He started by saying that the reform landscape and the changes set out under the order do not achieve the clarity that he had hoped for. We firmly believe that the reforms we are making are a great improvement. Consumers will have a single port of call for Government-funded information, advice and guidance. The Citizens Advice service will be well placed to use its expertise to direct its advocacy and speak up on behalf of consumers. I recognise that some of the detail of the order is complicated, but that is the nature of legislation. It is the outcome that is important.

The noble Lord and the noble Baroness, Lady Hayter, expressed sadness at the abolition of the NCC. I will say, if I have not said it in the past, that I personally recognise the great contribution that the National Consumer Council has made to consumer issues over the years, and the no small part that a number of noble Lords have played in contributing to that. I believe that I said this earlier, but the NCC’s strong track record of consumer advocacy was one of the key reasons for the body being folded into Consumer Focus when it was created by powers under the Consumers, Estate Agents and Redress Act 2007. The great track record of the NCC was enhanced and expanded when it joined with Energywatch and Postwatch to form Consumer Focus in 2008. It will be further enhanced when it joins the Citizens Advice service as a result of this order.

The noble Lord, Lord Whitty, asked how the consumer journey will work under the new arrangements. He cited the word “confusion” relating to other regulated issues. We believe that the consumer journey will not change significantly under these new arrangements. We are simply joining up the policy-making and regulatory oversight expertise of Consumer Futures with the existing consumer complaint-handling abilities of the Citizens Advice service. As a result of these changes, anyone needing impartial help or advice on a consumer issue, whether that is a general matter or on a regulated issue in a sector, will be able to phone the national helpline, contact their local bureau or use the interactive help on the Citizens Advice web pages.

The noble Lord, Lord Whitty, raised the issue of the failure, as he put it, to bring other related sectors within Consumer Futures. The order is more about better working and not simply about moving bodies around, which may have been the expression he used. Citizens Advice will work closely with other consumer panels, joining up on regulated issues of common interest and concern.

The noble Lord also raised an issue about the citizens advice bureaux and whether they had the expertise to deal with the work. I can reassure him that the Citizens Advice service is already fully engaged on policy and research across a very wide range of consumer issues. It has both the experience and expertise to provide a highly effective voice for consumers, and this capability will be bolstered by the expert staff transferring from Consumer Futures. The Citizens Advice service will benefit from its close connection to the citizens advice bureaux and its management of the new consumer advice helpline that is replacing Consumer Direct.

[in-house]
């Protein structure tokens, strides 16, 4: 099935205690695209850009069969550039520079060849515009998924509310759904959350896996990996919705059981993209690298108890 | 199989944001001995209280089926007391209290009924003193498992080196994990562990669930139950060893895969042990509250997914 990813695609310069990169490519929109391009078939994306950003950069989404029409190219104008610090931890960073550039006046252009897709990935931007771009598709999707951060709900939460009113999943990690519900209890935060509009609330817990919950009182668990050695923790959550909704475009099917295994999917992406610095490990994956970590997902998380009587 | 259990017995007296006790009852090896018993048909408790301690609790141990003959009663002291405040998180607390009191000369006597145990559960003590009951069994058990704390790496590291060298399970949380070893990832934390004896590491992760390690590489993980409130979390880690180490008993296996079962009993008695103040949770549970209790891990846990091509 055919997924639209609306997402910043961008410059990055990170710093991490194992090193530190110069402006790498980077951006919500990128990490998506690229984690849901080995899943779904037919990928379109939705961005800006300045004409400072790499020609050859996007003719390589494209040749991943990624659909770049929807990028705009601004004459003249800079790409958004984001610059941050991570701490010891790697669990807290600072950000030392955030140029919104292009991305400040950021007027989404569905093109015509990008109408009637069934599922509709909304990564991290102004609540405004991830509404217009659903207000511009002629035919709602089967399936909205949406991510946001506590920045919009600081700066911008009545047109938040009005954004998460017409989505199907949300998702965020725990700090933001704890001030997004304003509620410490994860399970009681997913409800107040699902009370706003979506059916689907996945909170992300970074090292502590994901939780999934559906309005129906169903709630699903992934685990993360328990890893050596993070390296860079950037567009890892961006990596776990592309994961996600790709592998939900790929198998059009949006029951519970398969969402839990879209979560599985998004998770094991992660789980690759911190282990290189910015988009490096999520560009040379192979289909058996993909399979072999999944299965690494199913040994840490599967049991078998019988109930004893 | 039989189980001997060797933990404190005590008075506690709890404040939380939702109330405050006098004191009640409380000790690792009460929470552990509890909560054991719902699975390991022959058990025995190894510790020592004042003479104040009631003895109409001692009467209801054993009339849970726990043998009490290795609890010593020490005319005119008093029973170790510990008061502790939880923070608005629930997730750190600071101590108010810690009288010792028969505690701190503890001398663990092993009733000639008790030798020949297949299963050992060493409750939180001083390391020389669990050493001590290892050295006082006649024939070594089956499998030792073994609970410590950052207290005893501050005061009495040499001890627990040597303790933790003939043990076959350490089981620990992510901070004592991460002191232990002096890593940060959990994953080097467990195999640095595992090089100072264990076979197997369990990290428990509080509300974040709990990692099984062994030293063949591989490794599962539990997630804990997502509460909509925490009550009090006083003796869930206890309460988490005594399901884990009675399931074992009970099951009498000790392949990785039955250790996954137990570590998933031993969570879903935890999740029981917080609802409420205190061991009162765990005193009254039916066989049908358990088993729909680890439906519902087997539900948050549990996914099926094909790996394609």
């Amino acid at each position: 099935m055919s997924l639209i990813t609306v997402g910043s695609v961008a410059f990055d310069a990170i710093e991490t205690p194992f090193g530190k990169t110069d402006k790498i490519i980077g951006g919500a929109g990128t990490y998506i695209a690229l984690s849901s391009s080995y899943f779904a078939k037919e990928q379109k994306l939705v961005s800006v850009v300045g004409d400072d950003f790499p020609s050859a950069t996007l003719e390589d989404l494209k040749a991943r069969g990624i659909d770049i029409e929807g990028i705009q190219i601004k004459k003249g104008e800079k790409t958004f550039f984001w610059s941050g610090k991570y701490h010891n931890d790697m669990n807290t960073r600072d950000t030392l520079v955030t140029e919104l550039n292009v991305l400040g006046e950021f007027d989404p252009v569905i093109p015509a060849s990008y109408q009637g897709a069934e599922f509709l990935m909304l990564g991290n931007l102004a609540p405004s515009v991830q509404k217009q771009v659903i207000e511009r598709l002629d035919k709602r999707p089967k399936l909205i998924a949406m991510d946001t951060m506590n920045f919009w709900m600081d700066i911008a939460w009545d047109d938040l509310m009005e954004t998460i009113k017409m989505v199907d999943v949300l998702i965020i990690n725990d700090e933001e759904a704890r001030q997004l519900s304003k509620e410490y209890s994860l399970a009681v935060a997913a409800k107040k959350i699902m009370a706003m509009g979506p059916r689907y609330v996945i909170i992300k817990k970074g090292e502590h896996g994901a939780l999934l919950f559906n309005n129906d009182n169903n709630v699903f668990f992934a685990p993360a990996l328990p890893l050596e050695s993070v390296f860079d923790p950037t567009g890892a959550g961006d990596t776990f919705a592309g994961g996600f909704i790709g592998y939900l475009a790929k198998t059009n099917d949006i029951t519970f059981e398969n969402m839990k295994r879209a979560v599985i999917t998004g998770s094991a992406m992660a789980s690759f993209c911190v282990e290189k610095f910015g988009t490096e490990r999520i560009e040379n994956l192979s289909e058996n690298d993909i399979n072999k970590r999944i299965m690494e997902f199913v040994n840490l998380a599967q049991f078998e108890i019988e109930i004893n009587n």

The noble Lord, Lord Whitty, also raised the issue of the funding of the citizens advice bureaux, and stated that it had been cut. I refute that by saying that the Government have not cut Citizens Advice funding. In 2014-15 we will maintain the core grant funding to the Citizens Advice service, which is a combined total of £21.8 million, at a time when other public bodies are seeing their funding cut. That will ensure that the vital central services provided by the umbrella bodies to the bureaux network are maintained. Funding to the service to deliver advocacy on energy—

My Lords, my question was slightly different. It concerned the addition of what was the Consumer Focus function, particularly the function that was not funded by industry, which has been handed over to Citizens Advice. Has the amount of money that was previously spent by Consumer Focus on that area of its work prior to 2010 been reflected in a proportionate increase in the funding of Citizens Advice? My impression is that it has not, and that while the aggregate amount for Citizens Advice may have been maintained in difficult times, the full reflection of what was previously done elsewhere is not reflected in that total figure. It would be useful to have the figures.

Absolutely. I was going to say that I will be more than happy to write to the noble Lord to confirm the precise figures. I reiterate that it is not our intent to cut the funding. The funding to the service to deliver advocacy on energy and postal matters will be maintained as currently allocated to Consumer Futures, at £8.7 million, with an additional £220,000 allocated to the general Consumer Council for Northern Ireland to deliver postal advocacy. This funding will be recouped via the levy from the energy and postal industries.

The noble Lord, Lord Whitty, also asked whether I would ensure that the lead local authority is properly resourced to undertake this work. This is to do with the estate agency functions. The baseline costs of policing the UK estate agency market will transfer, as he knows, from the OFT into the NTSB’s enforcement grant. This amount will be ring-fenced from the main portion of the grant to ensure that the full funding will be used for the purpose intended.